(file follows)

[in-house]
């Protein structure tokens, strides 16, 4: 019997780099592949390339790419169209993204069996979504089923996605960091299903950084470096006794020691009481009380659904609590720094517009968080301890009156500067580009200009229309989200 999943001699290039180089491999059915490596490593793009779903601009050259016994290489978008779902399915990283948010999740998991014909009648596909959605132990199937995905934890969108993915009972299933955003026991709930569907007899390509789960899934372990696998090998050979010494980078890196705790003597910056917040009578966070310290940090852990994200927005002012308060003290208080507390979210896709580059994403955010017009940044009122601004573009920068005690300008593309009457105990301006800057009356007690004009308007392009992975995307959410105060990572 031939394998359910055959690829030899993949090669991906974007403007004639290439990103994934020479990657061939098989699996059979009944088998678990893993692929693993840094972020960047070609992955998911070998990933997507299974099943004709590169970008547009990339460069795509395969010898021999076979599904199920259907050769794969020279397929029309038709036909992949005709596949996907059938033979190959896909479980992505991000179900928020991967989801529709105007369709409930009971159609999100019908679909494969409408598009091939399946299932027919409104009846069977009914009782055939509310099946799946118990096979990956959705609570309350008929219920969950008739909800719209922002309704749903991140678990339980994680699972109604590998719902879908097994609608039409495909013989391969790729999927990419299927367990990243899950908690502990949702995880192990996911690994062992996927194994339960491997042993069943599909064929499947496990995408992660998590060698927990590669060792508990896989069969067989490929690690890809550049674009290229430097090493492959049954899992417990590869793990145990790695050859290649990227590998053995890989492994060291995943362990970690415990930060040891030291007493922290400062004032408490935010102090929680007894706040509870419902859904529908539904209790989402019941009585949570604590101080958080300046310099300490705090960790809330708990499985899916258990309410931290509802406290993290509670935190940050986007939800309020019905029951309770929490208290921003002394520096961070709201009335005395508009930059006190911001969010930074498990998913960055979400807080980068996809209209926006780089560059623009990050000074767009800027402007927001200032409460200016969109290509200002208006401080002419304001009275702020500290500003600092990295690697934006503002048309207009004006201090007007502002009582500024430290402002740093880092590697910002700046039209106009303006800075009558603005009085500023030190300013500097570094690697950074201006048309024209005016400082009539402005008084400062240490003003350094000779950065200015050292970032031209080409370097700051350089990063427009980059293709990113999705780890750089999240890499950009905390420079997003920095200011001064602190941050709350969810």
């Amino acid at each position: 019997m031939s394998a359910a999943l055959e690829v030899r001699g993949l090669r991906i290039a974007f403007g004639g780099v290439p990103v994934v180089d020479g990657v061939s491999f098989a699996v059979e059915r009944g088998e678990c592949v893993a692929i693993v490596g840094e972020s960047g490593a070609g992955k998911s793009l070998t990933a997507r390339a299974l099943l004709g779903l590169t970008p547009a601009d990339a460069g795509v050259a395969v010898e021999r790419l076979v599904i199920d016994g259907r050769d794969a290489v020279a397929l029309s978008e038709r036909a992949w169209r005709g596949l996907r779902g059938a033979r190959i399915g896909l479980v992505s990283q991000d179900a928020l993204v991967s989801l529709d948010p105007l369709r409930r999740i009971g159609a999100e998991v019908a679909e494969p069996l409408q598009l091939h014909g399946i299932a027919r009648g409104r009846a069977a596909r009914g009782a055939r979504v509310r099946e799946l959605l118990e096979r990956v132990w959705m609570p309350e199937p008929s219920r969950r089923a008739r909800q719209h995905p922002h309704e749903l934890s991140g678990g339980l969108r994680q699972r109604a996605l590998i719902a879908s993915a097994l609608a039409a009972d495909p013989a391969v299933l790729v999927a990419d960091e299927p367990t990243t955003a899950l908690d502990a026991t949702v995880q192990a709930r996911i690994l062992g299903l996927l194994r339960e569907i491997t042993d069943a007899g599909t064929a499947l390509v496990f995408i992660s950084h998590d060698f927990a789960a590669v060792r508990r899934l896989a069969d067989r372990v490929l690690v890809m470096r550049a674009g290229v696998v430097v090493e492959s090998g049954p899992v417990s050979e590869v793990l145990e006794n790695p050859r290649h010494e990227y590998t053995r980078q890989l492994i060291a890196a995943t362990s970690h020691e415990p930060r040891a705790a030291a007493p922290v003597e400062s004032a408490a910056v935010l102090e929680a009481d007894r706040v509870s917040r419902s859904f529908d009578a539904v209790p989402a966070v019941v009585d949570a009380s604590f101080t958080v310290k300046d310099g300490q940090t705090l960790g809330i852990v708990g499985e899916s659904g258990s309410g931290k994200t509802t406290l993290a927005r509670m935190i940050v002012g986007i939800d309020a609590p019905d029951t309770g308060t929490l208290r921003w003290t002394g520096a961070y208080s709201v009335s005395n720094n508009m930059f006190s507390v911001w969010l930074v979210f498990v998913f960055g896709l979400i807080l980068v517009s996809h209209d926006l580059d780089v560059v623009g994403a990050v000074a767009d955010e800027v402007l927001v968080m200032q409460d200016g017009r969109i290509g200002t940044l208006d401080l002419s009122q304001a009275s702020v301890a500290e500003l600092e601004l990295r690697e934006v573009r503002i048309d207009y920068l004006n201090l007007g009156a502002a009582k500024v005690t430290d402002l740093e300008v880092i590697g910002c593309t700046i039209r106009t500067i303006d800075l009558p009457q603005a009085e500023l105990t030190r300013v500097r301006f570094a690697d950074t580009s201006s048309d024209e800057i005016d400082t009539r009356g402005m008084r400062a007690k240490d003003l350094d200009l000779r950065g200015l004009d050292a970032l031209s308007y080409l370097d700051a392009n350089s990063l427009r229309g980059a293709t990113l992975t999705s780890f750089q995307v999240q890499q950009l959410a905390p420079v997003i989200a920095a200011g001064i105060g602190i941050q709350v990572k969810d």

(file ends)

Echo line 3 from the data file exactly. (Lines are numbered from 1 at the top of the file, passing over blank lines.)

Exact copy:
């Amino acid at each position: 019997m031939s394998a359910a999943l055959e690829v030899r001699g993949l090669r991906i290039a974007f403007g004639g780099v290439p990103v994934v180089d020479g990657v061939s491999f098989a699996v059979e059915r009944g088998e678990c592949v893993a692929i693993v490596g840094e972020s960047g490593a070609g992955k998911s793009l070998t990933a997507r390339a299974l099943l004709g779903l590169t970008p547009a601009d990339a460069g795509v050259a395969v010898e021999r790419l076979v599904i199920d016994g259907r050769d794969a290489v020279a397929l029309s978008e038709r036909a992949w169209r005709g596949l996907r779902g059938a033979r190959i399915g896909l479980v992505s990283q991000d179900a928020l993204v991967s989801l529709d948010p105007l369709r409930r999740i009971g159609a999100e998991v019908a679909e494969p069996l409408q598009l091939h014909g399946i299932a027919r009648g409104r009846a069977a596909r009914g009782a055939r979504v509310r099946e799946l959605l118990e096979r990956v132990w959705m609570p309350e199937p008929s219920r969950r089923a008739r909800q719209h995905p922002h309704e749903l934890s991140g678990g339980l969108r994680q699972r109604a996605l590998i719902a879908s993915a097994l609608a039409a009972d495909p013989a391969v299933l790729v999927a990419d960091e299927p367990t990243t955003a899950l908690d502990a026991t949702v995880q192990a709930r996911i690994l062992g299903l996927l194994r339960e569907i491997t042993d069943a007899g599909t064929a499947l390509v496990f995408i992660s950084h998590d060698f927990a789960a590669v060792r508990r899934l896989a069969d067989r372990v490929l690690v890809m470096r550049a674009g290229v696998v430097v090493e492959s090998g049954p899992v417990s050979e590869v793990l145990e006794n790695p050859r290649h010494e990227y590998t053995r980078q890989l492994i060291a890196a995943t362990s970690h020691e415990p930060r040891a705790a030291a007493p922290v003597e400062s004032a408490a910056v935010l102090e929680a009481d007894r706040v509870s917040r419902s859904f529908d009578a539904v209790p989402a966070v019941v009585d949570a009380s604590f101080t958080v310290k300046d310099g300490q940090t705090l960790g809330i852990v708990g499985e899916s659904g258990s309410g931290k994200t509802t406290l993290a927005r509670m935190i940050v002012g986007i939800d309020a609590p019905d029951t309770g308060t929490l208290r921003w003290t002394g520096a961070y208080s709201v009335s005395n720094n508009m930059f006190s507390v911001w969010l930074v979210f498990v998913f960055g896709l979400i807080l980068v517009s996809h209209d926006l580059d780089v560059v623009g994403a990050v000074a767009d955010e800027v402007l927001v968080m200032q409460d200016g017009r969109i290509g200002t940044l208006d401080l002419s009122q304001a009275s702020v301890a500290e500003l600092e601004l990295r690697e934006v573009r503002i048309d207009y920068l004006n201090l007007g009156a502002a009582k500024v005690t430290d402002l740093e300008v880092i590697g910002c593309t700046i039209r106009t500067i303006d800075l009558p009457q603005a009085e500023l105990t030190r300013v500097r301006f570094a690697d950074t580009s201006s048309d024209e800057i005016d400082t009539r009356g402005m008084r400062a007690k240490d003003l350094d200009l000779r950065g200015l004009d050292a970032l031209s308007y080409l370097d700051a392009n350089s990063l427009r229309g980059a293709t990113l992975t999705s780890f750089q995307v999240q890499q950009l959410a905390p420079v997003i989200a920095a200011g001064i105060g602190i941050q709350v990572k969810d």